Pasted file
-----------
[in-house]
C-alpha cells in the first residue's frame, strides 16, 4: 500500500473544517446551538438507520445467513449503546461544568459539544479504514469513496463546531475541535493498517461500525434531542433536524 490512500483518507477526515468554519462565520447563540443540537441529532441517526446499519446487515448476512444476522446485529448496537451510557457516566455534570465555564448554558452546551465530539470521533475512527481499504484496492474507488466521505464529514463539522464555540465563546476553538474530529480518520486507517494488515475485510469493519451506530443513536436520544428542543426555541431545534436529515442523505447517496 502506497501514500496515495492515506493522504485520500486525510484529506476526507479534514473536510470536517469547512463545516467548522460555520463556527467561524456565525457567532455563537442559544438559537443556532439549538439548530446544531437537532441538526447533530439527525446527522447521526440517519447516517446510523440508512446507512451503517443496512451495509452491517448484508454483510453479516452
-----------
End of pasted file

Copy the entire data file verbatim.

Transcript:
[in-house]
C-alpha cells in the first residue's frame, strides 16, 4: 500500500473544517446551538438507520445467513449503546461544568459539544479504514469513496463546531475541535493498517461500525434531542433536524 490512500483518507477526515468554519462565520447563540443540537441529532441517526446499519446487515448476512444476522446485529448496537451510557457516566455534570465555564448554558452546551465530539470521533475512527481499504484496492474507488466521505464529514463539522464555540465563546476553538474530529480518520486507517494488515475485510469493519451506530443513536436520544428542543426555541431545534436529515442523505447517496 502506497501514500496515495492515506493522504485520500486525510484529506476526507479534514473536510470536517469547512463545516467548522460555520463556527467561524456565525457567532455563537442559544438559537443556532439549538439548530446544531437537532441538526447533530439527525446527522447521526440517519447516517446510523440508512446507512451503517443496512451495509452491517448484508454483510453479516452